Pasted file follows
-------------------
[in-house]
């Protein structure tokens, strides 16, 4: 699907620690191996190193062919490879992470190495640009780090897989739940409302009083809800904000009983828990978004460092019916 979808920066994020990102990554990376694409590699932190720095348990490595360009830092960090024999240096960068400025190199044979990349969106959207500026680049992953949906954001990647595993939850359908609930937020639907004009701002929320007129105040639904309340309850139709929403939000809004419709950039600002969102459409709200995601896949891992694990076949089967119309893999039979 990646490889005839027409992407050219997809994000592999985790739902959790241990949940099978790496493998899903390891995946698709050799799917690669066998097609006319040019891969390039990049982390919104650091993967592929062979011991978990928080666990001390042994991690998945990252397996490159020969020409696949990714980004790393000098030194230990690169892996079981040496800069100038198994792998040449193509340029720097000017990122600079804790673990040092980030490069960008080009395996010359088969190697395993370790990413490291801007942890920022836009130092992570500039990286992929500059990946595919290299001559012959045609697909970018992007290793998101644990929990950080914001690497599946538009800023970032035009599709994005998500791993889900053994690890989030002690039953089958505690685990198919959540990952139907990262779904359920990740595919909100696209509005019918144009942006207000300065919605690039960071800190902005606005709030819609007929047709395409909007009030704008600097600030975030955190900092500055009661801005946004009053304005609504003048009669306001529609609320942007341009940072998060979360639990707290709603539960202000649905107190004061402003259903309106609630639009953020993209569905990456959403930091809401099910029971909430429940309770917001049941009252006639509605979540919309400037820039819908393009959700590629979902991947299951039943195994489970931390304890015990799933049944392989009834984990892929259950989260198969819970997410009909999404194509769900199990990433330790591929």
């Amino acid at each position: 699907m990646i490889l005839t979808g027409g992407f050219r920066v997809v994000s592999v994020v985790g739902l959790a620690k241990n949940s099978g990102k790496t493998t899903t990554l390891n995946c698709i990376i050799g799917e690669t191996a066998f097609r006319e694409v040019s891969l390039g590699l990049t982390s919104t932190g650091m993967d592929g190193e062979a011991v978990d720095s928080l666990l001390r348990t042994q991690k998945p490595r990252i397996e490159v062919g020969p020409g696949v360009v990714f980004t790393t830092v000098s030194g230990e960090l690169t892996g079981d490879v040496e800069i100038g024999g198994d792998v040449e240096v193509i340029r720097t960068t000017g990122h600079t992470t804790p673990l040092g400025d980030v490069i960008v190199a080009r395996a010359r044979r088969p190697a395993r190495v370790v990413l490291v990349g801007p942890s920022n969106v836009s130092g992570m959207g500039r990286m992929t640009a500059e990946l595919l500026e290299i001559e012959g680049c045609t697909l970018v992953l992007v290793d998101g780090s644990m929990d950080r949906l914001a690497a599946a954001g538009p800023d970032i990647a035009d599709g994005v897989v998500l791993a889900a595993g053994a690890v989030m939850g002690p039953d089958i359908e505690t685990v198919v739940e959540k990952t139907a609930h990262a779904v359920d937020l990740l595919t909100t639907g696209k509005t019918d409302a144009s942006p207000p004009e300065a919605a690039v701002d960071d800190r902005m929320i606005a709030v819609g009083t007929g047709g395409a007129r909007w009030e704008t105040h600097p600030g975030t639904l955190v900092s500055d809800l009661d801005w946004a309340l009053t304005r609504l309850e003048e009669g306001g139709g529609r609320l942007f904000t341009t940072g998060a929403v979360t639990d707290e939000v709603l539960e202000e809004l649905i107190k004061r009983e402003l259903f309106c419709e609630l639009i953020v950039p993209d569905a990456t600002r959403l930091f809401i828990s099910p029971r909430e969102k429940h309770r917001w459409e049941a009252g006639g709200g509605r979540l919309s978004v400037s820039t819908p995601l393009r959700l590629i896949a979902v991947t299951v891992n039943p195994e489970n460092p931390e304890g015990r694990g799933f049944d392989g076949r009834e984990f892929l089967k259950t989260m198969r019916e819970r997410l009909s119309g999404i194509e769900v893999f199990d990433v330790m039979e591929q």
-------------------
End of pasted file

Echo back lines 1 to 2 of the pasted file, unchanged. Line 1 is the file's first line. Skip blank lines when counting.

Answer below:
[in-house]
């Protein structure tokens, strides 16, 4: 699907620690191996190193062919490879992470190495640009780090897989739940409302009083809800904000009983828990978004460092019916 979808920066994020990102990554990376694409590699932190720095348990490595360009830092960090024999240096960068400025190199044979990349969106959207500026680049992953949906954001990647595993939850359908609930937020639907004009701002929320007129105040639904309340309850139709929403939000809004419709950039600002969102459409709200995601896949891992694990076949089967119309893999039979 990646490889005839027409992407050219997809994000592999985790739902959790241990949940099978790496493998899903390891995946698709050799799917690669066998097609006319040019891969390039990049982390919104650091993967592929062979011991978990928080666990001390042994991690998945990252397996490159020969020409696949990714980004790393000098030194230990690169892996079981040496800069100038198994792998040449193509340029720097000017990122600079804790673990040092980030490069960008080009395996010359088969190697395993370790990413490291801007942890920022836009130092992570500039990286992929500059990946595919290299001559012959045609697909970018992007290793998101644990929990950080914001690497599946538009800023970032035009599709994005998500791993889900053994690890989030002690039953089958505690685990198919959540990952139907990262779904359920990740595919909100696209509005019918144009942006207000300065919605690039960071800190902005606005709030819609007929047709395409909007009030704008600097600030975030955190900092500055009661801005946004009053304005609504003048009669306001529609609320942007341009940072998060979360639990707290709603539960202000649905107190004061402003259903309106609630639009953020993209569905990456959403930091809401099910029971909430429940309770917001049941009252006639509605979540919309400037820039819908393009959700590629979902991947299951039943195994489970931390304890015990799933049944392989009834984990892929259950989260198969819970997410009909999404194509769900199990990433330790591929």